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As more and more business is conducted via the Web, high-performance, 100-percent-reliable application transactions become mission-critical, not only to success but to survival. Of Cisco's annual business, 75 percent is conducted over the Web, while 100 percent of Amazon.com's business is generated over the Web, as is all of E*Trade's business.



For E*Trade in particular, the success of each transaction is of paramount importance, since it executes orders to buy or sell securities, which can be extremely volatile. A failure to execute a buy or sell order, or even a delay, could result in grave losses to E*Trade's customers. It might very well be that E*Trade's loss of a customer's transaction could result in the loss of the customer.

A downtime of just one minute could cost sites as much as $10,000, according to the Standish Group, a research consultancy. By that count, a two-hour blackout carries a price tag of $1.2 million.

Perhaps even more detrimental is the potential for losing future business by alienating customers. A study done awhile back by the former Zona Research (now Sageza) reported that the average online customer will wait roughly eight seconds for a page to completely download before leaving the site. Where are these online customers going? Research from Jupiter Communications suggests that in a business-to-consumer (B2C) scenario, 46 percent of these impatient prospects go to competitors.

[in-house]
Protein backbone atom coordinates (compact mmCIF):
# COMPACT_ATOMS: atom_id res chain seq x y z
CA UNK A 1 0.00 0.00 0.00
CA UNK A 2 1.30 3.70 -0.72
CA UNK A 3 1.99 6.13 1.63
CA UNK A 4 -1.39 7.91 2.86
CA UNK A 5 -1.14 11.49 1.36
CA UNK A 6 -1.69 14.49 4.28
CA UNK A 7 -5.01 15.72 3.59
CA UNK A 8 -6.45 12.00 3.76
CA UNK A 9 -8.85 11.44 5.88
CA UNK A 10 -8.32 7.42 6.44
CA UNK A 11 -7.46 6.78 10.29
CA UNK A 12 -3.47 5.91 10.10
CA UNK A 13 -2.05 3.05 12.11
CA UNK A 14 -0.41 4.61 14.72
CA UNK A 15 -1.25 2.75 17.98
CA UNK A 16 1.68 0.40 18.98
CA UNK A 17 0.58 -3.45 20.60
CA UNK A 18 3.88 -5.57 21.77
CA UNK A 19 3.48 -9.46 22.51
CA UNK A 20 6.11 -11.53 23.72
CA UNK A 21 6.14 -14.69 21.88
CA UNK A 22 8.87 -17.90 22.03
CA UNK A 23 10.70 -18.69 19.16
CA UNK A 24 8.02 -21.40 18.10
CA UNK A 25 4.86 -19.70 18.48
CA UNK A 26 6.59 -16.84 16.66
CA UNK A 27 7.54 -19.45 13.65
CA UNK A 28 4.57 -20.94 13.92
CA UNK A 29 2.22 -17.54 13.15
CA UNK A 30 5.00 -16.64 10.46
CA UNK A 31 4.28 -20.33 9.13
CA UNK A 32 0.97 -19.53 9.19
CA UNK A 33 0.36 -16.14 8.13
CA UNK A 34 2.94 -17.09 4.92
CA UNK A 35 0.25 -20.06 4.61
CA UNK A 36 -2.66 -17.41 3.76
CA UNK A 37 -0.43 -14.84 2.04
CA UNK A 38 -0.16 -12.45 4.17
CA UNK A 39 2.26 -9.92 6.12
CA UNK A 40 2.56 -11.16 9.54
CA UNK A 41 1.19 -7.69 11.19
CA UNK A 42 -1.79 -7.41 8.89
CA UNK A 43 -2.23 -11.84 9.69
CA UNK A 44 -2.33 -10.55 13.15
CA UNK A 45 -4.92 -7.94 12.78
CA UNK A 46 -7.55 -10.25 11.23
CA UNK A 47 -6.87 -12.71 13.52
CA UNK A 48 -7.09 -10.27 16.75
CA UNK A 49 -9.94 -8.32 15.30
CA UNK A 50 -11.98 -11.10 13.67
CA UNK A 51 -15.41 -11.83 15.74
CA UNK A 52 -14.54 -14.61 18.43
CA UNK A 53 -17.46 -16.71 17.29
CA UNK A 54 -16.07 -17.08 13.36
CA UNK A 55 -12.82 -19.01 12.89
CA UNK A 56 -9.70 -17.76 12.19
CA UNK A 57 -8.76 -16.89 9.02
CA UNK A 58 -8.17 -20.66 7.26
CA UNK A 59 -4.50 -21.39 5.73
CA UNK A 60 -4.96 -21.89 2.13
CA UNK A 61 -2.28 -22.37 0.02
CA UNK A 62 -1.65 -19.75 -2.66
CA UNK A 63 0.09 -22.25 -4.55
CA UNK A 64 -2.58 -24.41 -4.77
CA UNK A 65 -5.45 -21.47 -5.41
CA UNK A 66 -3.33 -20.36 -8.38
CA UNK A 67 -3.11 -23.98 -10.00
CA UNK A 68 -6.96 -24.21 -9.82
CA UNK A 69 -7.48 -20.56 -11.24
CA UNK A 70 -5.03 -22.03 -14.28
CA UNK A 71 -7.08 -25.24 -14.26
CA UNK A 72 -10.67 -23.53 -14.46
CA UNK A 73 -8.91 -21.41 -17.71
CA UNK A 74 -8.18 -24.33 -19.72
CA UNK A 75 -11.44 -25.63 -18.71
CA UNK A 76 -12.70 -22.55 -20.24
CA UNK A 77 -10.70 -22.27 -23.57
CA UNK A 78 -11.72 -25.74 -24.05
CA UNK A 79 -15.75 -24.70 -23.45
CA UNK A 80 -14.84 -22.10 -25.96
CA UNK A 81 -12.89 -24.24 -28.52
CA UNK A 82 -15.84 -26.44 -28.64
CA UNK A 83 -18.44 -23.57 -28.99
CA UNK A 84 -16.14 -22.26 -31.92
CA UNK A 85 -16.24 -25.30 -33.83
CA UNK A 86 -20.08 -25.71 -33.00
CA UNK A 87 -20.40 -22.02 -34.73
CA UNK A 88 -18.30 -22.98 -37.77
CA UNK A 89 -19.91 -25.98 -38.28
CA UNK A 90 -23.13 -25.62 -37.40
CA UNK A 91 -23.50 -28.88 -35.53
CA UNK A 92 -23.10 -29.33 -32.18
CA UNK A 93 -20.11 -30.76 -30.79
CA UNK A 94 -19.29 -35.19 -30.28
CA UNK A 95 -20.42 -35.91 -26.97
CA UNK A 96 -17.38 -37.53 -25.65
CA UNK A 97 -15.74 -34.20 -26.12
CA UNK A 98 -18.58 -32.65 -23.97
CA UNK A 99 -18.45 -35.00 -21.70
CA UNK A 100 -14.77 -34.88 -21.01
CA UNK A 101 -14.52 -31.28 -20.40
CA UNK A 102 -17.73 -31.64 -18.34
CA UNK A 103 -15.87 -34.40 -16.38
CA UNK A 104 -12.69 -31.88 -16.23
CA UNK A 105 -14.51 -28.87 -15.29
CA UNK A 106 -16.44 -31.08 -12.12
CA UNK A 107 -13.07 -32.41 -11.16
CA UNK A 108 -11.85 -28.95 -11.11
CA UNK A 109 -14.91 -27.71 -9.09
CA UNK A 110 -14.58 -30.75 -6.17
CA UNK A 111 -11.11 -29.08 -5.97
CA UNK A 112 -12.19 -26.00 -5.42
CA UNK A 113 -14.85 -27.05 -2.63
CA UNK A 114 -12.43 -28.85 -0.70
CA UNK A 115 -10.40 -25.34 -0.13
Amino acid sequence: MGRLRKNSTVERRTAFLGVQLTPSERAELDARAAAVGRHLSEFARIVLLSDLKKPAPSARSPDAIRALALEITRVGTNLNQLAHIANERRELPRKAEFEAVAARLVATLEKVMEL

With all that's at stake, it is extremely critical for IT and e-business managers to keep their fingers on the pulse of their application transactions. These fingers should continuously monitor the performance and reliability of the application transactions to make sure they are up to par. Such monitoring ensures that the mission-critical application is functioning at peak performance around the clock. As the next section explains, this monitoring is best done in a top-down fashion, using a solution that delivers application infrastructure insight.

Application performance monitoring (APM) delivers insight by using a lens that cuts through the transaction value chain horizontally, looks at each link in the chain and pinpoints bottlenecks and weak links faster than the traditional "stovepipe" approach. The stovepipe approach relies on device-centric tools to monitor individual components of the chain without regard to the value that each chain link provides to delivering transaction value to the end user, which often results in misdiagnosis and finger-pointing.

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